In this riddle from TED-Ed, you're in a sticky situation. You're stranded in a rainforest and have accidentally eaten a poisonous mushroom. To survive the poison, you need to lick a very particular frog. But which frog is it?

You can watch the video below for more details, or read this description. The problem is simple: You are poisoned and you know that a particular species of frog produces the antidote, which will cure you if you lick it. But to make things more complex, you know that only female frogs of the species have the antidote—males do not. In this frog species, males and females look identical but males have a distinctive croak. (Males and females also occur in identical proportion in this species.) In one direction, you see a single frog. In another, a group of two frogs sitting together.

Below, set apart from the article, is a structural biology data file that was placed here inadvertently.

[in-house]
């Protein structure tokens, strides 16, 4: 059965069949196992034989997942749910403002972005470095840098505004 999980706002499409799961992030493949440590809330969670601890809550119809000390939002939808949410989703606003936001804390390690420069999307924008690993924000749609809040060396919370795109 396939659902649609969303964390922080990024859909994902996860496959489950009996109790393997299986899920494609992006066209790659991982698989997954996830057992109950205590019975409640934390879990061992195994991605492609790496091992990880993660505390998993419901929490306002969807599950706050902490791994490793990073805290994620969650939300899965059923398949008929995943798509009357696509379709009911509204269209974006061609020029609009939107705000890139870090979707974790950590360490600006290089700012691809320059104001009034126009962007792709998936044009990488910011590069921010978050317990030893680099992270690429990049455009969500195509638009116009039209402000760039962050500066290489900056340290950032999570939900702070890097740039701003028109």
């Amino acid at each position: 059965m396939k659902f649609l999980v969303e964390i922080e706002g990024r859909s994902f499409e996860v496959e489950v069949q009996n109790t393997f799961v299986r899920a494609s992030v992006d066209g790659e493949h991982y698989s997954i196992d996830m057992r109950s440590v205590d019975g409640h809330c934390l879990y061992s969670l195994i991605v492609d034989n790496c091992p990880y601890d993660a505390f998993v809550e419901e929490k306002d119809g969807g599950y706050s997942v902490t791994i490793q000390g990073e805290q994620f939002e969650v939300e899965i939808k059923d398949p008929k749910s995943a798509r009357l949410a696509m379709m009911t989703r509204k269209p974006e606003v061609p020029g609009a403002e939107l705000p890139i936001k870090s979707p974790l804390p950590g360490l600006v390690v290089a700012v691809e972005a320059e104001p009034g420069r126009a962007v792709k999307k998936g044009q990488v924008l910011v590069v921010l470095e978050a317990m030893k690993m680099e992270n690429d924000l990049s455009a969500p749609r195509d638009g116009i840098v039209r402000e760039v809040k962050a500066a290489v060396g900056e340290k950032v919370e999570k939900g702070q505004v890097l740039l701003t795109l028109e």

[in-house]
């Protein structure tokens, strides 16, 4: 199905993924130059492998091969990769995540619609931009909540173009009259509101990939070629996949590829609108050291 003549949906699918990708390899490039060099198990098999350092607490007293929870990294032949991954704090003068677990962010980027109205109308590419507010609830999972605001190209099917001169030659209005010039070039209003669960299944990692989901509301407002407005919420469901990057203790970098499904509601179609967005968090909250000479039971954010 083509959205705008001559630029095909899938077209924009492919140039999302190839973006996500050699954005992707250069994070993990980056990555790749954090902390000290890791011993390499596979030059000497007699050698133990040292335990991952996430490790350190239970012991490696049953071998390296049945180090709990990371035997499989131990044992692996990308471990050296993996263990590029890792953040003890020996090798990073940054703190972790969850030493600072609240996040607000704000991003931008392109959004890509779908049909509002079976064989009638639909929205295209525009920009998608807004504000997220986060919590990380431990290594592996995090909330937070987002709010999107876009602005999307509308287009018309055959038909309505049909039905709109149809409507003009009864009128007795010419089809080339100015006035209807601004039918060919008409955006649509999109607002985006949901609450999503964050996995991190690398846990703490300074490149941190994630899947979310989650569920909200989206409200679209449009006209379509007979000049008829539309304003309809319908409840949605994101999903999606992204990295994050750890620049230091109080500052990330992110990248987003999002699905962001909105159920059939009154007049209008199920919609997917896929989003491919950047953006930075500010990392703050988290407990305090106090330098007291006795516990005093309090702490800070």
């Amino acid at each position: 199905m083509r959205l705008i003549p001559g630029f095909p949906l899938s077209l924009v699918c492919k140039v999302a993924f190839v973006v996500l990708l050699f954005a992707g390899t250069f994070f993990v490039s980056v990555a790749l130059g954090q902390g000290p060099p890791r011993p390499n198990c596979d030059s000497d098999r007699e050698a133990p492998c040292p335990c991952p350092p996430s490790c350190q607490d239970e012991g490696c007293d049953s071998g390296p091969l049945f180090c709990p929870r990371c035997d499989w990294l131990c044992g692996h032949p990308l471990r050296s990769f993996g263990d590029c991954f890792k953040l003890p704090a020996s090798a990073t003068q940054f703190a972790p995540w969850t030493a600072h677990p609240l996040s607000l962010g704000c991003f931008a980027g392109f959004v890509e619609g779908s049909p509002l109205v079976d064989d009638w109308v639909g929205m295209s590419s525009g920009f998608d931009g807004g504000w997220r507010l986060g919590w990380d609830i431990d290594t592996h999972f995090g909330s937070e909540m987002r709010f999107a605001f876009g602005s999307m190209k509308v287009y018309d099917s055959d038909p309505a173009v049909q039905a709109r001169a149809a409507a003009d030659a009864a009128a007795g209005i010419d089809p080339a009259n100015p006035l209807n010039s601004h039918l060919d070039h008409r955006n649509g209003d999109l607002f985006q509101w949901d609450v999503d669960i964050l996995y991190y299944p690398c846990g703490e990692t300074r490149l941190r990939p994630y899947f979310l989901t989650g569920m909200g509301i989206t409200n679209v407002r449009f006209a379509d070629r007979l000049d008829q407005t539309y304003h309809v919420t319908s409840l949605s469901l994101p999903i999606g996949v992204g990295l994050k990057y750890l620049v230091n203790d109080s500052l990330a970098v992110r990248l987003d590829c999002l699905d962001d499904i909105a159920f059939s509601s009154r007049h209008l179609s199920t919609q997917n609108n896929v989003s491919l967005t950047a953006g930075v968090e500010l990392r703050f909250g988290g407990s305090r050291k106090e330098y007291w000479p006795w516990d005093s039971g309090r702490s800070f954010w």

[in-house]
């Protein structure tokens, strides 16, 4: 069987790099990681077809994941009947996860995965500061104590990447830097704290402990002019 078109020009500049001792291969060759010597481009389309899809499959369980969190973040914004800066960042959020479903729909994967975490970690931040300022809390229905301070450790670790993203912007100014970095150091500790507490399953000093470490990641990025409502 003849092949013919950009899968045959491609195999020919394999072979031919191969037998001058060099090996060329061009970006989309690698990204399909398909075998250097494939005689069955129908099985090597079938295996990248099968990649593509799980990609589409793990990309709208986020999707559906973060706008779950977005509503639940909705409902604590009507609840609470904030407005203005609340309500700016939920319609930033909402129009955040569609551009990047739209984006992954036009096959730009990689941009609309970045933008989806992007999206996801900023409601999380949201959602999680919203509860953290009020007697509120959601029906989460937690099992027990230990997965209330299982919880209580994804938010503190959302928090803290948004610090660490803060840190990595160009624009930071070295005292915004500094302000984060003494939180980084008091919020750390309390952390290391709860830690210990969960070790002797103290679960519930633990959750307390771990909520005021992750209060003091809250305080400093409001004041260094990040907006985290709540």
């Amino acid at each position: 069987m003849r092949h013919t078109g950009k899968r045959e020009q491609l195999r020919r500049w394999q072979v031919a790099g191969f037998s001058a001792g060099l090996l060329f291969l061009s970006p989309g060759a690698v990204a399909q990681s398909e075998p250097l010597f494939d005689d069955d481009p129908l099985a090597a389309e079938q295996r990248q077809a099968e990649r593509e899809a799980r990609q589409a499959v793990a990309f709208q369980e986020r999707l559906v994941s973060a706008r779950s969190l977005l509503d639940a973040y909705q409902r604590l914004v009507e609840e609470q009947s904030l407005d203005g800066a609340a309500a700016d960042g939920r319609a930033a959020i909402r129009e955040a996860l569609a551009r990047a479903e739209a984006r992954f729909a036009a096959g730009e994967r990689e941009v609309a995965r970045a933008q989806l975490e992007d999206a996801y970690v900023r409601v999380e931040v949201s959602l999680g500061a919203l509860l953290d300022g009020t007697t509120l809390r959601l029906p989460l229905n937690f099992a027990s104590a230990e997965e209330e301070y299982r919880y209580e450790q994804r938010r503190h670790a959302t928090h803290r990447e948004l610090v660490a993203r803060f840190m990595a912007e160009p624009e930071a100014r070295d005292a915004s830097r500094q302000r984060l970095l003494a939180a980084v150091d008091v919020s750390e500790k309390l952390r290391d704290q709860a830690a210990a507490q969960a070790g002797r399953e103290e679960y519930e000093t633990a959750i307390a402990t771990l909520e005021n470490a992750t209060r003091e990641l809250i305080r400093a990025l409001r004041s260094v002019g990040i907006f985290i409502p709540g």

From the direction of the two frogs, you hear that distinctive "male frog" croak. Uh-oh! One of those two is definitely male.

As the poison sets in, you have to make a logical decision. You need to find a female frog with the antidote. Are your odds better going toward the group of two (one of which is definitely male), or toward the single unknown frog? And what are those odds, anyway?

Note that in this riddle you are not guaranteed to survive. You're just trying to take your best shot.

So which to choose, and why?

Watch the video below for a discussion of the problem and how the math stacks up behind one of the choices.

For more resources, consult this TED-Ed page. Once you've solved it (or if you've given up), you might also be interested in this related math problem.